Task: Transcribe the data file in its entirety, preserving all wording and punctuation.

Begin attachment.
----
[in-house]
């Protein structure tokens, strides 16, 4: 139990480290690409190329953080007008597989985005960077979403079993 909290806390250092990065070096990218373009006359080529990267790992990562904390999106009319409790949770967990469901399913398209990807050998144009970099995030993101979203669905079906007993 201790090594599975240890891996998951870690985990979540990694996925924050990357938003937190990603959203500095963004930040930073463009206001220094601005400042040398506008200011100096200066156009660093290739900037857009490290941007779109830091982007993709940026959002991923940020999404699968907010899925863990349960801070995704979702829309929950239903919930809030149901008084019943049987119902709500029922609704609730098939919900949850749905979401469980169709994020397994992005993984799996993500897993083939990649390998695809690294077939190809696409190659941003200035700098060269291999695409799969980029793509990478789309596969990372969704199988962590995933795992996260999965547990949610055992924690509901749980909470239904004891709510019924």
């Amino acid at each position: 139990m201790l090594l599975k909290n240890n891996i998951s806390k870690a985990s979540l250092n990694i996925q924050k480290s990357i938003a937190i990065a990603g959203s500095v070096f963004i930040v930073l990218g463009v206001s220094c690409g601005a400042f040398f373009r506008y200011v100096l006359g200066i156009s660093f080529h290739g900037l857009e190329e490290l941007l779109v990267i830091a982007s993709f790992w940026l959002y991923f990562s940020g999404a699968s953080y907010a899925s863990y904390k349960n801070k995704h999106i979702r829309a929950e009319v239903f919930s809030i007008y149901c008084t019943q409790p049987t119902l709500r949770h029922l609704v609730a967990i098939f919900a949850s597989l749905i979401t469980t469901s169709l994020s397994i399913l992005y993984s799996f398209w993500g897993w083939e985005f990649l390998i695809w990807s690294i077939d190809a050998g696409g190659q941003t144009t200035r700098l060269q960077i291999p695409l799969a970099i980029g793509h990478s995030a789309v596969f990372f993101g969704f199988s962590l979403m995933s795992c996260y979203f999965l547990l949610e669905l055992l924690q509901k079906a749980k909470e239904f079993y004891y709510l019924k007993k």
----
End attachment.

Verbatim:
[in-house]
């Protein structure tokens, strides 16, 4: 139990480290690409190329953080007008597989985005960077979403079993 909290806390250092990065070096990218373009006359080529990267790992990562904390999106009319409790949770967990469901399913398209990807050998144009970099995030993101979203669905079906007993 201790090594599975240890891996998951870690985990979540990694996925924050990357938003937190990603959203500095963004930040930073463009206001220094601005400042040398506008200011100096200066156009660093290739900037857009490290941007779109830091982007993709940026959002991923940020999404699968907010899925863990349960801070995704979702829309929950239903919930809030149901008084019943049987119902709500029922609704609730098939919900949850749905979401469980169709994020397994992005993984799996993500897993083939990649390998695809690294077939190809696409190659941003200035700098060269291999695409799969980029793509990478789309596969990372969704199988962590995933795992996260999965547990949610055992924690509901749980909470239904004891709510019924």
């Amino acid at each position: 139990m201790l090594l599975k909290n240890n891996i998951s806390k870690a985990s979540l250092n990694i996925q924050k480290s990357i938003a937190i990065a990603g959203s500095v070096f963004i930040v930073l990218g463009v206001s220094c690409g601005a400042f040398f373009r506008y200011v100096l006359g200066i156009s660093f080529h290739g900037l857009e190329e490290l941007l779109v990267i830091a982007s993709f790992w940026l959002y991923f990562s940020g999404a699968s953080y907010a899925s863990y904390k349960n801070k995704h999106i979702r829309a929950e009319v239903f919930s809030i007008y149901c008084t019943q409790p049987t119902l709500r949770h029922l609704v609730a967990i098939f919900a949850s597989l749905i979401t469980t469901s169709l994020s397994i399913l992005y993984s799996f398209w993500g897993w083939e985005f990649l390998i695809w990807s690294i077939d190809a050998g696409g190659q941003t144009t200035r700098l060269q960077i291999p695409l799969a970099i980029g793509h990478s995030a789309v596969f990372f993101g969704f199988s962590l979403m995933s795992c996260y979203f999965l547990l949610e669905l055992l924690q509901k079906a749980k909470e239904f079993y004891y709510l019924k007993k």